First we try to take the high ground and the moun­tain tops,” says Colonel Ger­mán Lopez, com­man­der of For­ward Oper­at­ing Base Calo­to, sit­ting at his desk in the sand­bagged com­mand bunker. From there we can move out to pro­vide secu­ri­ty to small towns and vil­lages and try to hold the roads… But it’s not easy. Some­times the guer­ril­las are hid­den in hous­es. Some­times they’re wear­ing civil­ian clothes. When an ambush hap­pens sud­den­ly it’s very hard to know who’s doing the shoot­ing, and who is just a bystander.”

Lopez, who received counter-insur­gency train­ing in Texas and keeps a large Bible mount­ed promi­nent­ly on his desk at Calo­to, tells this reporter that U.S. assis­tance was absolute­ly essen­tial” to main­tain­ing secu­ri­ty in Cauca. 

But mil­i­tary aid is not enough,” Lopez says. The biggest cause of crime and [drug smug­gling] in Cau­ca is the ter­ri­ble pover­ty. We’ve got to build trust and con­fi­dence by help­ing the local pop­u­la­tion – by giv­ing the peo­ple some­thing to believe in.”

FOR direc­tor Lind­say-Poland agrees.

“[Mil­i­tary aid] doesn’t address … the dri­ving force[s] of drug traf­fick­ing,” he says. Civil­ian needs [in Colom­bia] for edu­ca­tion, health care, hous­ing, infra­struc­ture, and envi­ron­men­tal pro­tec­tion are under­fund­ed in a thou­sand ways.”

Since 2009 Wash­ing­ton has sent more than 2.03 bil­lion dol­lars in mil­i­tary and police aid to Colom­bia25 per­cent more than was spent to fight the Drug War in Mex­i­co dur­ing the same span. About $280 mil­lion more are in line to be sent in 2013.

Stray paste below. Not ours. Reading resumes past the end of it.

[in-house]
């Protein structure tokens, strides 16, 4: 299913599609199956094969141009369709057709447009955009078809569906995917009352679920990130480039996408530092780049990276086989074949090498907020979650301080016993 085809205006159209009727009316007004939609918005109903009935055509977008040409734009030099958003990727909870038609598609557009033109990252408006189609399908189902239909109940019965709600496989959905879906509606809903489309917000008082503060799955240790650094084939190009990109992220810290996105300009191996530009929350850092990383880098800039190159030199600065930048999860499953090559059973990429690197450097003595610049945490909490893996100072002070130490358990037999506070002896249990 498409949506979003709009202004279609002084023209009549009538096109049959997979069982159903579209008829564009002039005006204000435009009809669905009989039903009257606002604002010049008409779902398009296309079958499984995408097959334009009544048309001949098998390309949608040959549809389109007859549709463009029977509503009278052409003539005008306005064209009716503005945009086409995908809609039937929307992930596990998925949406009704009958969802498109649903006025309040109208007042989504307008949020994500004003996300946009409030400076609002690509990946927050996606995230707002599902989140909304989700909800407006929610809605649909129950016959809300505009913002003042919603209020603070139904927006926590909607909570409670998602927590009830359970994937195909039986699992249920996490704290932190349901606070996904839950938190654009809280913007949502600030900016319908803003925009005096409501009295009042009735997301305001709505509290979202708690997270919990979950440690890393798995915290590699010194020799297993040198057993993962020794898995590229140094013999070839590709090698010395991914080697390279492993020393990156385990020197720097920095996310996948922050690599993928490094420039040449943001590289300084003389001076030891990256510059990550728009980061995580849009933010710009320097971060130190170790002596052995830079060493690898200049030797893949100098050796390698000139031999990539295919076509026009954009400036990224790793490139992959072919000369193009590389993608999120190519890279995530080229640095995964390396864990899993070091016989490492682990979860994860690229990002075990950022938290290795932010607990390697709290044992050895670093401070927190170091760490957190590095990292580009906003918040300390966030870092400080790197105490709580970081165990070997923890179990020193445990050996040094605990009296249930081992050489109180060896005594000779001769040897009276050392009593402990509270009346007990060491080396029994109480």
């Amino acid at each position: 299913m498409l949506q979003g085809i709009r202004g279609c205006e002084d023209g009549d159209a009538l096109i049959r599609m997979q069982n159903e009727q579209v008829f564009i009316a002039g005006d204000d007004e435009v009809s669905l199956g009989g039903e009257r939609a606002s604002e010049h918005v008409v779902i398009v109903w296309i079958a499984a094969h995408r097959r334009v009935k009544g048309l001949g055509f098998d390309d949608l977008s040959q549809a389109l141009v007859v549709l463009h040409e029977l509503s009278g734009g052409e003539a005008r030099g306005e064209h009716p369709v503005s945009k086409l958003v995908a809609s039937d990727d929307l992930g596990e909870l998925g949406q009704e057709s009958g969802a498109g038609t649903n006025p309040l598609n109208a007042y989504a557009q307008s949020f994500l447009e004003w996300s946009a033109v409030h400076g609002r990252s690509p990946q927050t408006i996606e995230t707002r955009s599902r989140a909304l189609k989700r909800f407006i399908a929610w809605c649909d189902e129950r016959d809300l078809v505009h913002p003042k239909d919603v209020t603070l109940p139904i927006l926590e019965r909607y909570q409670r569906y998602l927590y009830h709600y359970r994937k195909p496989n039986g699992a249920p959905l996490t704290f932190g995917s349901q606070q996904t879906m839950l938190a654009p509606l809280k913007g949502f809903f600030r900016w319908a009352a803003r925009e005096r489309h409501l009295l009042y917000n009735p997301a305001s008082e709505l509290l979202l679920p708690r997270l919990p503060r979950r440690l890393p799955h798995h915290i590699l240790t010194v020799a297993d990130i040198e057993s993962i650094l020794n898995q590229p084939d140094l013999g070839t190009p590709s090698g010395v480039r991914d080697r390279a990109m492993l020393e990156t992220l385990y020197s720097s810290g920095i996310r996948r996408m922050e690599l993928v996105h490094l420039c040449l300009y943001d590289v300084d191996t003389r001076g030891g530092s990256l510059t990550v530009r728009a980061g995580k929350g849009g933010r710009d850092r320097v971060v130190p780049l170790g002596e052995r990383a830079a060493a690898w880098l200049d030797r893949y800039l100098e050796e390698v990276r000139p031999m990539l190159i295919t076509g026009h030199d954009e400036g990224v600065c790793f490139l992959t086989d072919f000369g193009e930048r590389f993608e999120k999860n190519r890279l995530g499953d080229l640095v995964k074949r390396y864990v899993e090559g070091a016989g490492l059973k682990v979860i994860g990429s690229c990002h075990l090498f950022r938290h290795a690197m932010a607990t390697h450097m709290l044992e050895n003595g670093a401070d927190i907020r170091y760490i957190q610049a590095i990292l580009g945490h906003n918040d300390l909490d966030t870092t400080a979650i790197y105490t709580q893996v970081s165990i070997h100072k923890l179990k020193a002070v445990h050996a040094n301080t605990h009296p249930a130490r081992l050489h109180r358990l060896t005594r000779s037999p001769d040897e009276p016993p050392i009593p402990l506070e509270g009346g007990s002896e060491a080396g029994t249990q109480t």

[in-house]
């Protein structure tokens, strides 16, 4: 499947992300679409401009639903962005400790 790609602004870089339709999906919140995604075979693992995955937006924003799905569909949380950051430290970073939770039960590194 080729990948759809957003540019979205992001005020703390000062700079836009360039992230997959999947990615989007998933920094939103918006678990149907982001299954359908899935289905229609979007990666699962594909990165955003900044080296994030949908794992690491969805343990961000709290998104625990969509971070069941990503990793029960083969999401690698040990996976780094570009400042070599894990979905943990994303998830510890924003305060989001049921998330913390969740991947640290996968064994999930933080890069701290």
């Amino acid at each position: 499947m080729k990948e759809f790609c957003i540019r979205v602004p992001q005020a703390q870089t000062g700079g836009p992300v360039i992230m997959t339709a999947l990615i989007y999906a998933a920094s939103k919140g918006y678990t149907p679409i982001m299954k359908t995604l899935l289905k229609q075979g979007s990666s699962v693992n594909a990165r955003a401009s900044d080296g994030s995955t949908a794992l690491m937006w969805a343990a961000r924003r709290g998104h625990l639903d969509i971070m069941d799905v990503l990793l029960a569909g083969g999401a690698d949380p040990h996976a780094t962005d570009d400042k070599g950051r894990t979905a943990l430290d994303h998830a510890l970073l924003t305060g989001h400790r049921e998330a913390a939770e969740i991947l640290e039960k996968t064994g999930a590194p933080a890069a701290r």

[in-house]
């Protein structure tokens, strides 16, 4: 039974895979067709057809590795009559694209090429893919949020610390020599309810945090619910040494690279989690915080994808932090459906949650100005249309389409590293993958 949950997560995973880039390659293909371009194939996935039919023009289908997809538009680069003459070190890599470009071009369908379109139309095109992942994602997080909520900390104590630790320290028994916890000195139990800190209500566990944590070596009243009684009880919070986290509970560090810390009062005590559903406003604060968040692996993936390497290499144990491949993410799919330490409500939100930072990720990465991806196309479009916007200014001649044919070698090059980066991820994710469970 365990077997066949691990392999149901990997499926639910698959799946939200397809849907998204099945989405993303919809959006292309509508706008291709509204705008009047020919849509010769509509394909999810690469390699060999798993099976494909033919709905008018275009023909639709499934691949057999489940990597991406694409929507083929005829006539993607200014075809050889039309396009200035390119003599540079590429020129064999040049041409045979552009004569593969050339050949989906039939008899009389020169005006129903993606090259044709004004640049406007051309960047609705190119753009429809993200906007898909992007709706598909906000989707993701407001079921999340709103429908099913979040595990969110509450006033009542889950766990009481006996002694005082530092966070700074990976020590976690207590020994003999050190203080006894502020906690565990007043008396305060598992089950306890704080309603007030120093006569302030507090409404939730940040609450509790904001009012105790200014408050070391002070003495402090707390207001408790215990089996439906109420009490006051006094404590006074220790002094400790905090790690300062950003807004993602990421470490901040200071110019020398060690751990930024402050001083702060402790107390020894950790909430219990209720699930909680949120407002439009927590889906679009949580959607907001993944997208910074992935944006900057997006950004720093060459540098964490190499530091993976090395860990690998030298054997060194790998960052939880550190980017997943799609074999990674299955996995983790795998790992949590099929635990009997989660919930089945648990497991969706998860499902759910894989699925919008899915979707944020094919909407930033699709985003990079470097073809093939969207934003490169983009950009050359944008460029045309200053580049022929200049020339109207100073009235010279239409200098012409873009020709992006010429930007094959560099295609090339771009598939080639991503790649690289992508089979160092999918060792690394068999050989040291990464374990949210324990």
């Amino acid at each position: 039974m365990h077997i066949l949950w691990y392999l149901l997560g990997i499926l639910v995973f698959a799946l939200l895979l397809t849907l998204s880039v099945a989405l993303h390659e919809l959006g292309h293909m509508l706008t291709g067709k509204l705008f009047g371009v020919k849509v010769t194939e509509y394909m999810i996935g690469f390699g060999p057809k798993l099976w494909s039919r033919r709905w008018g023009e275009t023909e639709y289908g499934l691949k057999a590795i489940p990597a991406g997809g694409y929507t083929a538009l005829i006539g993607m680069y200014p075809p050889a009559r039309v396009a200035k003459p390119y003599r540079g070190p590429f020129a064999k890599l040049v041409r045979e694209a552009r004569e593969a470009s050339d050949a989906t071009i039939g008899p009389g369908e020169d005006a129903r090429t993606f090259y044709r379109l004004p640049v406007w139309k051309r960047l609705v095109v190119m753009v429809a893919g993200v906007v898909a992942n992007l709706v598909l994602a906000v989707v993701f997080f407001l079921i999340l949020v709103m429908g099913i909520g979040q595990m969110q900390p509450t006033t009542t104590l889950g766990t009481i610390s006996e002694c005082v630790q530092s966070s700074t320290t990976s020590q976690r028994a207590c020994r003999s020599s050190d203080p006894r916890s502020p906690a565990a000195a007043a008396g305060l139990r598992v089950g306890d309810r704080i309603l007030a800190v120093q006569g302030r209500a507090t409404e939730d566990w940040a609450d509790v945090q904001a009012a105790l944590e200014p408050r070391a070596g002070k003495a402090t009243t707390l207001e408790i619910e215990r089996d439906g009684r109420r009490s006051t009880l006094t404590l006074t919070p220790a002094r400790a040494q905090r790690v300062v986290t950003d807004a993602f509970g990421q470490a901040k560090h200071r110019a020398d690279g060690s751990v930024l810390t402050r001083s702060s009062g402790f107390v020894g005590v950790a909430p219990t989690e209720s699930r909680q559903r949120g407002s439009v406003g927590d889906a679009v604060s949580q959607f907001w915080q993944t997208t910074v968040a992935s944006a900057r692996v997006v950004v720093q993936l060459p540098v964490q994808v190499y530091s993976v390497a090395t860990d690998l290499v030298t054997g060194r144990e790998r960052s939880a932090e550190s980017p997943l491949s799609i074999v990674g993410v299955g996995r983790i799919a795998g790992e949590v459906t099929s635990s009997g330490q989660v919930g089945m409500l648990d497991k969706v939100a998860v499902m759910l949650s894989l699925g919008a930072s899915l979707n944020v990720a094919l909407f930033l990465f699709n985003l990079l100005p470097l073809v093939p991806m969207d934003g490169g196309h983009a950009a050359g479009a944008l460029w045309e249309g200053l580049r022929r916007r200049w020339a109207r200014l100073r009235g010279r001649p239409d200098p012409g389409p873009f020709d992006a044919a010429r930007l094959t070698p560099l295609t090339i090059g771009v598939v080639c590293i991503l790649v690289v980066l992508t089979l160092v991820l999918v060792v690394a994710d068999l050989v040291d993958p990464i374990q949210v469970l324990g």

The fund­ing of Colombia’s armed forces con­tin­ues despite the evi­dence offered in a 2010 study which showed that the rate of extra­ju­di­cial killings and oth­er war crimes com­mit­ted by indi­vid­ual units often spiked just after receiv­ing U.S. aid in the form of train­ing, con­struc­tion, heli­copter fleets, and advanced weapon sys­tems. The rate of record­ed atroc­i­ties by those same units sub­se­quent­ly went down when aid was withdrawn.

So many units have com­mit­ted ter­ri­ble rights abus­es after they’ve received [mil­i­tary] assis­tance,” says Lind­say-Poland, who has served as an advi­sor to the State Depart­ment on Colom­bia. He accus­es the Oba­ma admin­is­tra­tion of fail­ing to eval­u­ate the human rights impact of enor­mous of amounts of mil­i­tary assis­tance” in Colombia.

A pol­i­cy based on end­ing vio­lence … would look a lot different’

In sup­port of its con­tin­ued aid to the Colom­bian gov­ern­ment, U.S. offi­cials can point to the num­bers: accord­ing to infor­ma­tion In These Times received from the U.S. State Department’s Bureau of Inter­na­tion­al Nar­cotics and Law Enforce­ment Affairs, coca leaf cul­ti­va­tion in Colom­bia went down sev­en per­cent from 2011 – 2012, large­ly due to aer­i­al spray­ing and ground-based erad­i­ca­tion efforts by the army. Over­all pro­duc­tion of pure Colom­bian cocaine has fall­en from an all-time high of 700 met­ric tons in 2001 to just 175 met­ric tons in 2012 — a drop of 75 per­cent. Due to such opti­mistic num­bers, some in Wash­ing­ton have begun to trum­pet Drug War efforts in Colom­bia as a mod­el to be fol­lowed in Mex­i­co and Cen­tral America.